Now, where was I? What am I listening to? I must admit that I was considering the new Vampire Weekend album, “Father of the Bride” however, on constant rotation at the moment is “Titanic Rising”, the fourth album from 30-year old Natalie Mering aka Weyes Blood. This is an album of grandeur, whose grooves can barely contain the lush, dramatic and cinematic sound that sweeps you off your feet. Yet it is never over-wrought. Mering’s voice belies her age, paradoxically youthful but somehow wise beyond her years. She sounds like somebody you would confide your problems to. Hers might not be a distinctive or idiosyncratic voice, however that enables her vocals to really enmesh with what is often complex, multi-layered instrumentation.
The opener “A Lot’s Gonna Change” has a piano motif and a chord structure that oddly brings to mind prime Carpenters and indeed, Mering’s voice does have the timbre as Karen Carpenter at her lower range. It segues into “Andromeda”, which sounds exactly like Tame Impala, so much so that I am surprised that they are not mentioned in the credits. But it is not a Tame Impala song, the ballad drenched in woozy dreamy vocals and gorgeous, if predictable, slide guitar. The tone changes with “Everyday”, built around a McCartney-esque piano refrain and a jaunty melody that bears semblances to Dolly Parton’s “Here I Go Again”. It comes as welcome relief after the immersive drama of the opening two tracks, adding light to the shade elsewhere.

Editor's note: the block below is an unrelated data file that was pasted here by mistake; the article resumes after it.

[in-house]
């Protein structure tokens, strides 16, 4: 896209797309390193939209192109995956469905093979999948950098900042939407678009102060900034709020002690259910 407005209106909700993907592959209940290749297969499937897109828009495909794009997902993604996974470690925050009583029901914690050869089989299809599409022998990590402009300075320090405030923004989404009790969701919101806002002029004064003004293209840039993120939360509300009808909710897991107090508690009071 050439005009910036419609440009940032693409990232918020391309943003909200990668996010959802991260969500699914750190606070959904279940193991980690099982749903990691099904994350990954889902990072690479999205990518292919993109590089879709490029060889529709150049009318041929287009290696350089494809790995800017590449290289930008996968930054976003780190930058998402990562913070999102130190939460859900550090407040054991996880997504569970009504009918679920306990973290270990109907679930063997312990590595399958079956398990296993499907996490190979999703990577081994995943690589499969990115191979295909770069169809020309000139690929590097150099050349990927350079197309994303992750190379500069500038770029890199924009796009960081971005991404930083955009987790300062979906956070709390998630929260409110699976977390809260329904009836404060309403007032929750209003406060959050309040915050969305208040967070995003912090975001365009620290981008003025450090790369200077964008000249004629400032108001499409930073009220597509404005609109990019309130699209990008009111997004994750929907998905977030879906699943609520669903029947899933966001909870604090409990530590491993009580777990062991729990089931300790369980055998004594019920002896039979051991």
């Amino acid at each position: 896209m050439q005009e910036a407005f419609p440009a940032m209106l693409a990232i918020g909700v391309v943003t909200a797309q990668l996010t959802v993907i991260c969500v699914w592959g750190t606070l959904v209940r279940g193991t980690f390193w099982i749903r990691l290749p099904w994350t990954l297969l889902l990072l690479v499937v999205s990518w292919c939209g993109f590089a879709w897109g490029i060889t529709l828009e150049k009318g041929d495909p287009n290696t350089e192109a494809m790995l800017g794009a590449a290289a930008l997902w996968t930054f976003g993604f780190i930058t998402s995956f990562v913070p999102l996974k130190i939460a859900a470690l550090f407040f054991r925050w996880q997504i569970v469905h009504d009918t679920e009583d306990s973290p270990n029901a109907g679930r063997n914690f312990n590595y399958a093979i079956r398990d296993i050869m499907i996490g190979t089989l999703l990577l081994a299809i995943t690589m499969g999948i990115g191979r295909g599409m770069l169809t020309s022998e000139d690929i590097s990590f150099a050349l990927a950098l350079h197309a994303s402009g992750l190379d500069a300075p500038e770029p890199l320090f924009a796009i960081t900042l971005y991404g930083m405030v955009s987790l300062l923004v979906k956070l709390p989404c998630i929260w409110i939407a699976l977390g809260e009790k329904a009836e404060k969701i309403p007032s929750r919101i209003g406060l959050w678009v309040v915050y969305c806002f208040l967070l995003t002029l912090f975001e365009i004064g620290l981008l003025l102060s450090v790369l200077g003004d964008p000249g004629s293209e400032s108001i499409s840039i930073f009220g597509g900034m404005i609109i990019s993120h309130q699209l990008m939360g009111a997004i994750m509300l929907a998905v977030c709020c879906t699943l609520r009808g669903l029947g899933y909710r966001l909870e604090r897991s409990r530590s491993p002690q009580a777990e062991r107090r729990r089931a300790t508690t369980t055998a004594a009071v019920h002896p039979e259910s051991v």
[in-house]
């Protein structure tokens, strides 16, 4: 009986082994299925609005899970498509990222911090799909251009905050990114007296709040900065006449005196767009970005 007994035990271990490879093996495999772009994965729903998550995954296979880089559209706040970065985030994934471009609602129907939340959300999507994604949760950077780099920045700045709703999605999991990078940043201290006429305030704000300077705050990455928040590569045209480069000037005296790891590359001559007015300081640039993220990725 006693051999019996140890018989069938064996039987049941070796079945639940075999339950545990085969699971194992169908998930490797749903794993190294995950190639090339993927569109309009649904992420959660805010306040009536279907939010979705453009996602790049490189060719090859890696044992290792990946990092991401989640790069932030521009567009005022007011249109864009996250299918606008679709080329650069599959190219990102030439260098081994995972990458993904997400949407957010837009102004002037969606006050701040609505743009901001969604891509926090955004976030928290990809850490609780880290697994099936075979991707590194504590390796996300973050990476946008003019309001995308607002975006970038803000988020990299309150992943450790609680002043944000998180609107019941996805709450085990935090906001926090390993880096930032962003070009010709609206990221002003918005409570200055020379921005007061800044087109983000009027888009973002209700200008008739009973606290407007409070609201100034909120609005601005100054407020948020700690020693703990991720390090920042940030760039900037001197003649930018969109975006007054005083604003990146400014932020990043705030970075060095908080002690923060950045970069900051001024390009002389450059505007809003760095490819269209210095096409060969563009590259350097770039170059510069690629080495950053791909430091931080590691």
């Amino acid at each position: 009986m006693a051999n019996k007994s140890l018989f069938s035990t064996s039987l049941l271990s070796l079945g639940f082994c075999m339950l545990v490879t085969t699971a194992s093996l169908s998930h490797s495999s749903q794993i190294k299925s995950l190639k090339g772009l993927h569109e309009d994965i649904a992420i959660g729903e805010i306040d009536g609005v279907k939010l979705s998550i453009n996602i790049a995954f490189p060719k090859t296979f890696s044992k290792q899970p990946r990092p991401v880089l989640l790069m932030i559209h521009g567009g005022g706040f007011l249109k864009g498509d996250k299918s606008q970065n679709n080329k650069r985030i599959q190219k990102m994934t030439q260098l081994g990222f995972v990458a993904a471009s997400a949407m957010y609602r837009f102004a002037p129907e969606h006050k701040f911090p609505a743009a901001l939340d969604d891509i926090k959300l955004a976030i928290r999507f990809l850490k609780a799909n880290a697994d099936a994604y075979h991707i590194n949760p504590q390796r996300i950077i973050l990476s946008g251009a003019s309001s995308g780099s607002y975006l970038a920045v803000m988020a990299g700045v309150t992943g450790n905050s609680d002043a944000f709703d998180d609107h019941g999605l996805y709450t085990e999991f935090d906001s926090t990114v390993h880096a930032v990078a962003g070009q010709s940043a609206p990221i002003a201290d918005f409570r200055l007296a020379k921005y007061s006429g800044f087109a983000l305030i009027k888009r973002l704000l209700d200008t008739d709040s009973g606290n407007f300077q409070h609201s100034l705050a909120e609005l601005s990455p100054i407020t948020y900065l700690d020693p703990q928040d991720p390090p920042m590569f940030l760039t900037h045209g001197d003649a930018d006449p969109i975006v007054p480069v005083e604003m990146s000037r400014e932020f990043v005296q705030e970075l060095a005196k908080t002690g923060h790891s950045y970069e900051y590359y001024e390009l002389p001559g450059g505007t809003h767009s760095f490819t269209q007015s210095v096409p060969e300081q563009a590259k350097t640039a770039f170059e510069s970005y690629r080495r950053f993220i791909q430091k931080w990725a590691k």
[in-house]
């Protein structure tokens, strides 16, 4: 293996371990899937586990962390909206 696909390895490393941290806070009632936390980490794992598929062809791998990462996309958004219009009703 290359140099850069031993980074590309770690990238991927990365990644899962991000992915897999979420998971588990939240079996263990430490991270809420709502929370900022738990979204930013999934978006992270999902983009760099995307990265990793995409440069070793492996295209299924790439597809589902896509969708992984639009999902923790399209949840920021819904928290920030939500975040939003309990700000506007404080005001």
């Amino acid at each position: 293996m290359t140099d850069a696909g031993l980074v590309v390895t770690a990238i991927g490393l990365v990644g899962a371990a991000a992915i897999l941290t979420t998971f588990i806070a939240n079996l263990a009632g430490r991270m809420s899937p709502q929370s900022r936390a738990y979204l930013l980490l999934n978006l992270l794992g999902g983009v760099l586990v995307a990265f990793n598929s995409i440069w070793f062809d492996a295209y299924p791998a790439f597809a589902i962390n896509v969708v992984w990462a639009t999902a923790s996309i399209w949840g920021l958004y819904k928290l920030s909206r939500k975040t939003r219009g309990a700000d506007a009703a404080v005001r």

The centerpiece and highlight is the show-stopping “Movies” that begins side two (yes, I have the joyous ritual of flipping over the record now.) It begins with cascading analogue synth arpeggios reminiscent of Dark Side era Pink Floyd or Jean-Michel Jarre, a song that seems to drift across the infinite cosmos. Mering’s voice is swooning and hymnal. I love the jolting change midway through as the arpeggios are temporarily replaced by violins and tribal drums, segueing into a fabulous crescendo as Mering’s voice soars higher and higher, almost but not quite drowned out by the cacophony around her. Check out the wonderful video - “Movies” is one of the most mesmerizing tracks you will hear this year.
The lyrical themes include the usual tropes of lost love and sadness, as you would expect. But Mering also keeps coming back to grander topics such as climate change and mankind’s flirtation with extinction. You get the impression that everything has become meaningless, to the point where Mering dreams of inhabiting a movie instead of the real world. Fortunately, she is never hopeless, but rather reflects the resignation many her age (and younger) feel as governments and multinationals steer humanity into oblivion. Mering could almost laugh at fate instead of expressing anger.
You will surely see Titanic Rising in the “Best of 2019” lists and deservedly so. It is an ambitious album as intimated by its cover that depicts Mering floating in an underwater bedroom. Titanic Rising could have been weighed down by its grandiose production, but hats off to producer Jonathan Rado of Foxygen, who has done a masterful job in creating vast gyres of sound without drowning Mering’s voice or pretty Laurel Canyon melodies. It never becomes a drag or drowns in its own self-importance, which it could have so easily done. Titanic Rising is a masterful album from a prodigious talent.
As mentioned in my
previous review, I am trying to buy all my recommendations of vinyl. My copy of
Titanic Rising is a limited gold
vinyl pressing distributed via Rough Trade that came with an exclusive CD of
live tracks that I have not listened to yet.
Watch: Movies (Official Video)
Such a dramatic sounding album deserves a dramatic wine. I’m thinking Hermitage, perhaps the 1991 from Jean-Louis Chave that I have always enjoyed. Yeah, that’s dramatic enough.